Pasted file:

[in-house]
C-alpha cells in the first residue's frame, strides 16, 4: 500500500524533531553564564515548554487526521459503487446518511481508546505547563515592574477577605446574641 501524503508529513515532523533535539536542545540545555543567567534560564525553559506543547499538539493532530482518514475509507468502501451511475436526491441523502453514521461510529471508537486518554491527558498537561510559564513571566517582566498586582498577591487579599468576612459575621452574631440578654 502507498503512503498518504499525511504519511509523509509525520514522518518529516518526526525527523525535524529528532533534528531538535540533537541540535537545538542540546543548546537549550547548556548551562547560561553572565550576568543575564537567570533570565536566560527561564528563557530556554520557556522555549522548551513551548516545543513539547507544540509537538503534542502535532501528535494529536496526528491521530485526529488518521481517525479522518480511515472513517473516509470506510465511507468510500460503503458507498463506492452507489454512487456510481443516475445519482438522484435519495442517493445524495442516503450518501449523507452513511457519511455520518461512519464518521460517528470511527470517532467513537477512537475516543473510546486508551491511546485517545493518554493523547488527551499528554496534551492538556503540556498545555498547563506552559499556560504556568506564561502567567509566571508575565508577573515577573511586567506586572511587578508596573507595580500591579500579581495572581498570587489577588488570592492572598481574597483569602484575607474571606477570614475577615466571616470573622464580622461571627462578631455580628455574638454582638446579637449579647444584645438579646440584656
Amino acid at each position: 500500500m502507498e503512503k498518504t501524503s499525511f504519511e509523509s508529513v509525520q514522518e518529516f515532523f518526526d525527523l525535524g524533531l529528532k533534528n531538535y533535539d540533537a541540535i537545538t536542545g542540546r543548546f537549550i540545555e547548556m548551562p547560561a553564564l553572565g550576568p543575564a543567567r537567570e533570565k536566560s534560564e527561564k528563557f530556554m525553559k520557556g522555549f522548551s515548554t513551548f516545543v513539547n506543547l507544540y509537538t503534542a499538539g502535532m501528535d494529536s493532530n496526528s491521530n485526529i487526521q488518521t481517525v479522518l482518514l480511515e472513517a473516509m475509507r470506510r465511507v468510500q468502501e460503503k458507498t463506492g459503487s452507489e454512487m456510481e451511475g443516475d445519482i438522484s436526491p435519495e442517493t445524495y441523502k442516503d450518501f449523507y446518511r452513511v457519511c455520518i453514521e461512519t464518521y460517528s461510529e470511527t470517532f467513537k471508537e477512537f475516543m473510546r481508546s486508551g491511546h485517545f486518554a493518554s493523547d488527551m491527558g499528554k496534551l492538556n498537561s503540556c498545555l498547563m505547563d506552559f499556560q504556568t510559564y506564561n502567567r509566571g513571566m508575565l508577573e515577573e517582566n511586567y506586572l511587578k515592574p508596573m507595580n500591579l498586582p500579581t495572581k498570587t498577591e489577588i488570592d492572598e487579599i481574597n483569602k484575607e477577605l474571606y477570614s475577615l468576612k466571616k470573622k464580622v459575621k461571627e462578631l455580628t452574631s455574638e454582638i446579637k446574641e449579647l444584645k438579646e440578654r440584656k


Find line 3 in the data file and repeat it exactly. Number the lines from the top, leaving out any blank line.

Amino acid at each position: 500500500m502507498e503512503k498518504t501524503s499525511f504519511e509523509s508529513v509525520q514522518e518529516f515532523f518526526d525527523l525535524g524533531l529528532k533534528n531538535y533535539d540533537a541540535i537545538t536542545g542540546r543548546f537549550i540545555e547548556m548551562p547560561a553564564l553572565g550576568p543575564a543567567r537567570e533570565k536566560s534560564e527561564k528563557f530556554m525553559k520557556g522555549f522548551s515548554t513551548f516545543v513539547n506543547l507544540y509537538t503534542a499538539g502535532m501528535d494529536s493532530n496526528s491521530n485526529i487526521q488518521t481517525v479522518l482518514l480511515e472513517a473516509m475509507r470506510r465511507v468510500q468502501e460503503k458507498t463506492g459503487s452507489e454512487m456510481e451511475g443516475d445519482i438522484s436526491p435519495e442517493t445524495y441523502k442516503d450518501f449523507y446518511r452513511v457519511c455520518i453514521e461512519t464518521y460517528s461510529e470511527t470517532f467513537k471508537e477512537f475516543m473510546r481508546s486508551g491511546h485517545f486518554a493518554s493523547d488527551m491527558g499528554k496534551l492538556n498537561s503540556c498545555l498547563m505547563d506552559f499556560q504556568t510559564y506564561n502567567r509566571g513571566m508575565l508577573e515577573e517582566n511586567y506586572l511587578k515592574p508596573m507595580n500591579l498586582p500579581t495572581k498570587t498577591e489577588i488570592d492572598e487579599i481574597n483569602k484575607e477577605l474571606y477570614s475577615l468576612k466571616k470573622k464580622v459575621k461571627e462578631l455580628t452574631s455574638e454582638i446579637k446574641e449579647l444584645k438579646e440578654r440584656k